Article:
Dr. Moshe Hachamovitch. The report said that the staff were inadequately trained in how to properly sterilize instruments. The administrator was evidently aware of the fact that the autoclave used to sterilize instruments was not functioning properly. As for the instruments themselves, "two loop forceps, two tenaculums and one curette were found to have small particles of dried brownish-dark red material on them. Three speculums were found to have small particles of dried clear material on them." "The only sterilized abortion tray in the procedure room was found to contain a curette with a loop whose edge was visibly jagged instead of smooth." 

    Untrained staff? Dirty instruments? Indifferent administration? That's not enough to even get my attention. I'd read one report in which the inspectors asked the staff to demonstrate that the emergency generator was functioning properly. The generator caught fire. I'd seen reports of dogs in clinics, bloody bare mattresses, drunken abortionists falling on the floor. So Moshe Hachamovitch's little abortion mill didn't stand out for its flaws.

    Then there was the case of the patient whose death had brought on the inspection. She was identified as 15-year-old "J.G." "J.G." had her abortion performed by John Coleman at Hachamovitch's A to Z abortion facility on February 18, 1994. Four days later, on February 23, she was admitted to the Intensive Care Unit of a Houston hospital, with spiking fever, chills, nausea, pain, respiratory distress, a distended abdomen, low blood oxygen levels, and foul-smelling discharge. An examination revealed inflammation and a tear in her cervix.

    "J.G." died on March 2.

    This was all tragic, very sad, but again, typical for what I'd see in an abortion death. I dutifully wrote up the case while Mona tried to get more information. She got a copy of the autopsy report.

    When I hear about how we need legal abortion to prevent those horrible back-alley abortions, I can see Mona and me sitting and reading that autopsy report. Mona came across the hall with Jammie's autopsy report in one hand, and another autopsy report in another. She wanted me to really grasp how swollen and boggy Jammie's organs were. Jammie's liver and lungs weighed twice what they should have weighed.

    Then Mona and I sat down together and read the rest of the autopsy report. By the time we were done, we were both crying, telling each other, "She was unconscious by then. She had to have been unconscious."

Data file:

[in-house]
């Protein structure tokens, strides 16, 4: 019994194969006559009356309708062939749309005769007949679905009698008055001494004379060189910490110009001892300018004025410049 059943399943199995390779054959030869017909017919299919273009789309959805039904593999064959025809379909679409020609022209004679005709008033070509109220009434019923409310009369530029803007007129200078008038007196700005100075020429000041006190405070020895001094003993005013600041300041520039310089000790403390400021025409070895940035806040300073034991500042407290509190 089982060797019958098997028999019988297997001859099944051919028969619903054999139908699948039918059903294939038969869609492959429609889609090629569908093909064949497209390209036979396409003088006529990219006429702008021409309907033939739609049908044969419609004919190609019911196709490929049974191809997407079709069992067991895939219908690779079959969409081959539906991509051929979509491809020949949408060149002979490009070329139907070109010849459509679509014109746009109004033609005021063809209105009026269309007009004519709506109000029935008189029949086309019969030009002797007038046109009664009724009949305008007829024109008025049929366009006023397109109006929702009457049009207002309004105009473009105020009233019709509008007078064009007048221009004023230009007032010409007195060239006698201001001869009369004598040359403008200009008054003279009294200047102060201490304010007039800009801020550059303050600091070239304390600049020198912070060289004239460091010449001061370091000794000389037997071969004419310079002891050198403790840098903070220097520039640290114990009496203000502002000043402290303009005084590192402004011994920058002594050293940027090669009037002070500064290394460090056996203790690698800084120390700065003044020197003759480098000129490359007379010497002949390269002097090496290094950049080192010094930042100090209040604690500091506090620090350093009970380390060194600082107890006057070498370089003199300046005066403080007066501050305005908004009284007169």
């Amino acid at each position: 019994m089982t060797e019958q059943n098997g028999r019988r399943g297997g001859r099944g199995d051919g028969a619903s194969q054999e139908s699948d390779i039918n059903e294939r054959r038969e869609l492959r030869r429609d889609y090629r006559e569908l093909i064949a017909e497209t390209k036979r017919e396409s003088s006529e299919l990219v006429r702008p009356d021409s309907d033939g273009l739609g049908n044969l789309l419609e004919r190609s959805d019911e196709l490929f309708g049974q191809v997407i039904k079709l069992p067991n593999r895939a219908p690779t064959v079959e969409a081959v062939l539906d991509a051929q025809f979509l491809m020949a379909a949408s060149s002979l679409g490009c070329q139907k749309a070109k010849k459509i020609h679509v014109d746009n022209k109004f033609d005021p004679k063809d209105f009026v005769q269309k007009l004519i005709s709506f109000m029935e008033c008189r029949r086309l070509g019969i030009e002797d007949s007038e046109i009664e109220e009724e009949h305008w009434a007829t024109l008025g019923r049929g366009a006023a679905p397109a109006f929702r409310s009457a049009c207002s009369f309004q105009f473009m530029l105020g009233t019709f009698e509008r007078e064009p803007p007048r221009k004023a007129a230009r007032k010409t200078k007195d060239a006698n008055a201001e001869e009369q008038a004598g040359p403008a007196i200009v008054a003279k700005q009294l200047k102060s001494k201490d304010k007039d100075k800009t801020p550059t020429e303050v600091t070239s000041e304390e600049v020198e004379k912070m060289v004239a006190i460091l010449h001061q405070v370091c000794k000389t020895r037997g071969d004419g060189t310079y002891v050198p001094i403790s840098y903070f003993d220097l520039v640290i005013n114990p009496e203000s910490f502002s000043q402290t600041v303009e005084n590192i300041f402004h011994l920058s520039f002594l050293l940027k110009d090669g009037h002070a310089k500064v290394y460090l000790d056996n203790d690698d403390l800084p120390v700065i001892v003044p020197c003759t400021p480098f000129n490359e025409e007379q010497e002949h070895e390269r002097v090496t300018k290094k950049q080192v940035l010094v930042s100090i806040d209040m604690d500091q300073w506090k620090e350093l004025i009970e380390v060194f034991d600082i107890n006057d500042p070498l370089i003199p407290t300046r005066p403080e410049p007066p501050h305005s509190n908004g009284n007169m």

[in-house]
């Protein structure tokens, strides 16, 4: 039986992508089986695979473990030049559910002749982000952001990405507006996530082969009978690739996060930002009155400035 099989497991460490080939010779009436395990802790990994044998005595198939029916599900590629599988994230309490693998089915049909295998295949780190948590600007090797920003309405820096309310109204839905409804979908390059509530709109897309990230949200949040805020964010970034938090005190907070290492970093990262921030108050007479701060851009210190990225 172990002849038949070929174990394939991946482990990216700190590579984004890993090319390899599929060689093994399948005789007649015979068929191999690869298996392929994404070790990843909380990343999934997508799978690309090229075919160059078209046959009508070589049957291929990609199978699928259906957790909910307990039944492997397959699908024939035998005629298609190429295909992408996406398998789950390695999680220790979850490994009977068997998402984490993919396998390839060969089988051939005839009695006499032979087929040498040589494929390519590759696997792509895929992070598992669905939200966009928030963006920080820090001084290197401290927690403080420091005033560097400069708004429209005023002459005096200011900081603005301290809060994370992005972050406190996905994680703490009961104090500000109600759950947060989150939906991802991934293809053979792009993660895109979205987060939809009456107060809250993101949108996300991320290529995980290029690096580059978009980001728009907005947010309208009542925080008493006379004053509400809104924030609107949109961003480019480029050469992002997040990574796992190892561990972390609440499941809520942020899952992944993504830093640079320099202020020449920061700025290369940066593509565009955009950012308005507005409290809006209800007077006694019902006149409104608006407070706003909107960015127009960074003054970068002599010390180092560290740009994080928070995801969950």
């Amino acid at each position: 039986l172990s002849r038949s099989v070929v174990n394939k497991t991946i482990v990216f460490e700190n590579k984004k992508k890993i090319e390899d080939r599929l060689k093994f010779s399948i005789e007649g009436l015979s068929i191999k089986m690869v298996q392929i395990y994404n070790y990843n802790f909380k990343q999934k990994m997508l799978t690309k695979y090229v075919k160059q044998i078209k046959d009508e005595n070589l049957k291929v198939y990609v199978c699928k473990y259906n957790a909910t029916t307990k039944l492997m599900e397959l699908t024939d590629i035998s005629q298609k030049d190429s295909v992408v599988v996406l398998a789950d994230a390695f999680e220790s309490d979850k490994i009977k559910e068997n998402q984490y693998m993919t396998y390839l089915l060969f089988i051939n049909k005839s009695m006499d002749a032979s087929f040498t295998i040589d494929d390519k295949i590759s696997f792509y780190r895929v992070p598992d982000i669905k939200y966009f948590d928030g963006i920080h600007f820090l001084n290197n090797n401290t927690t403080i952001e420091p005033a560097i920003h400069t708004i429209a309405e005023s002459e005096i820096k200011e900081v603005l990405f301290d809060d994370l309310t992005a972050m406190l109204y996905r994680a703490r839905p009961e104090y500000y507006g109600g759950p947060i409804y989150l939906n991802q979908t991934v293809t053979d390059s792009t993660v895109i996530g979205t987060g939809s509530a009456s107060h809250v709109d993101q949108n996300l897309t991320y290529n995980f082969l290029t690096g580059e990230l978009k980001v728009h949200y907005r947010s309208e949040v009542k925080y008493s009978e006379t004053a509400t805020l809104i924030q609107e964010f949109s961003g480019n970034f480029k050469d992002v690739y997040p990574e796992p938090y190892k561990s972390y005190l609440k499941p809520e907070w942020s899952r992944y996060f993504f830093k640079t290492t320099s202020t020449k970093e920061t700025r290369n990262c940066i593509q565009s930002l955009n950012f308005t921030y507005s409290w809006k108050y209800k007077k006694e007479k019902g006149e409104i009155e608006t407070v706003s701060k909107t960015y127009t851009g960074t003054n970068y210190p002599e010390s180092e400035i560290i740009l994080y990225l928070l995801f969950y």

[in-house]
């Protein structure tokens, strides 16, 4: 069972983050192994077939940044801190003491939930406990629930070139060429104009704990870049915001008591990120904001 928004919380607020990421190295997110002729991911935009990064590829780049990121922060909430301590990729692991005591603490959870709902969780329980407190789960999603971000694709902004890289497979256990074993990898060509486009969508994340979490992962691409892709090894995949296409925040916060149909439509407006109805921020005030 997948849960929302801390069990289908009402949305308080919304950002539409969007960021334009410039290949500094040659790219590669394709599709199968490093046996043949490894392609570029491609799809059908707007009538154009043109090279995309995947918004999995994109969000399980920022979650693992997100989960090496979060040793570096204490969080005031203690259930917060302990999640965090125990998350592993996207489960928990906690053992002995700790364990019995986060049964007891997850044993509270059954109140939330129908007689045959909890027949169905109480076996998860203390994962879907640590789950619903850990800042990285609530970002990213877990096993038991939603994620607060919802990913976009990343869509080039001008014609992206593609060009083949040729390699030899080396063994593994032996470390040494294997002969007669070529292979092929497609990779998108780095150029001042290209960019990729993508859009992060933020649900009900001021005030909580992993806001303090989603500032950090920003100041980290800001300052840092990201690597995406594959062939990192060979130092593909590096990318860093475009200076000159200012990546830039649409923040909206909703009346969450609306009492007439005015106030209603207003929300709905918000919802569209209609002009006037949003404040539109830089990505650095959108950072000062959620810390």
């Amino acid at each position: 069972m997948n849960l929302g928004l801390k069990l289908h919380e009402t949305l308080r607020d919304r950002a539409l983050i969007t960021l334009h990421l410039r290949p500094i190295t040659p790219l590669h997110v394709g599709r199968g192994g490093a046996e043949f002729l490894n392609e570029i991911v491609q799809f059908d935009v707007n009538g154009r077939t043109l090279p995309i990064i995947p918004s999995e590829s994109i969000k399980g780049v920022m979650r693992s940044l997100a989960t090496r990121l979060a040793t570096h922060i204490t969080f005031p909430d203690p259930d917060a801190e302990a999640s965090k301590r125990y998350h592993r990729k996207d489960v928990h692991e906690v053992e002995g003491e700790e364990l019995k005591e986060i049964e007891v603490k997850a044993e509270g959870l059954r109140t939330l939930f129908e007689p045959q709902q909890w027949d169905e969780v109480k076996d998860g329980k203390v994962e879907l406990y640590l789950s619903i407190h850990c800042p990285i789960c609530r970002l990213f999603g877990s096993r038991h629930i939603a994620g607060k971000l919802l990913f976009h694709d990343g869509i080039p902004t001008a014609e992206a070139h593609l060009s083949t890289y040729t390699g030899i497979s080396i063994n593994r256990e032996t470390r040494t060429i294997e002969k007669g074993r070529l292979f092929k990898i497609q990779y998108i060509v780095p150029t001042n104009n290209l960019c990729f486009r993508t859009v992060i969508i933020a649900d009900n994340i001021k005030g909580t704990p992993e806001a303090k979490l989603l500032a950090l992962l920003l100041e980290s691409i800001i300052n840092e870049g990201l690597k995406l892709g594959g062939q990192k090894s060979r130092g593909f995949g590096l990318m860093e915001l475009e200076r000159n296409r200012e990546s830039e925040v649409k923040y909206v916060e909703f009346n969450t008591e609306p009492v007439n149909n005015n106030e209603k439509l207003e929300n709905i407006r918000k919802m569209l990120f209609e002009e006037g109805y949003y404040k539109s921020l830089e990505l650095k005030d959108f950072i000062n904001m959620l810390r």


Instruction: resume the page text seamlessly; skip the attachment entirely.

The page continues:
Jammie's body was wracked with abscesses, spreading infection that had entered her body through the damage the abortion had done to her uterus. Her brain was swollen. As near as Mona and I could figure, Jammie's fetid fluids had made their way up through her damaged bowels and into her lungs.

    Nobody can convince me that Jammie's death was an improvement on the old back-alley abortions. No drunken, trenchcoat-clad pervert with a rusty coathanger could have done more damage, could have killed her any more horribly.

    I will never understand the stubborn instance that when a pregnant woman faces challenges, somebody has to die. Why? Why, with so many adoptive homes for her child, did Jammie have to die? Why, with so many prolife pregnancy centers standing by to help her, did Jammie have to die?

    Abortion laws didn't kill Jammie Garcia. An abortionist did. Does the fact that he did it in a legally operating "clinic," with medical instruments instead of with a coathanger, make her any less dead?

    Women -- and little girls like Jammie Garcia -- will continue to die, as long as they continue to perceive abortion as an escape. And they will continue to perceive it as an escape as long as there is a multi-million-dollar advertising campaign shouting from the rooftops the wonders and benefits of safe-n-legal abortion.

    Five other patients are known to have died either under Hachamovitch's direct care or under the care of an employee at one of his clinics.

    Tanya Williamson
    This young woman was inadequately monitored in recovery and allowed to lapse into respiratory arrest. She died on in September of 1996

    Luz Rodriguez
    Allowed to bleed to death in 1986 under Hachamovitch's direct care in the Bronx.

    Christina Goesswein
    Hachamovitch brought her to his office at 4 a.m. to treat grave complications. She died in October of 1990.

    Lisa Bardsley
    Bled to death on the way home from her safe, legal abortion at one of Hachamovitch's facilities in Arizona in 1995. 

    Lou Anne Herron
    Her pleas for help went unheeded as she bled to death in Hachamovitch's Arizona abortion clinic in 1998.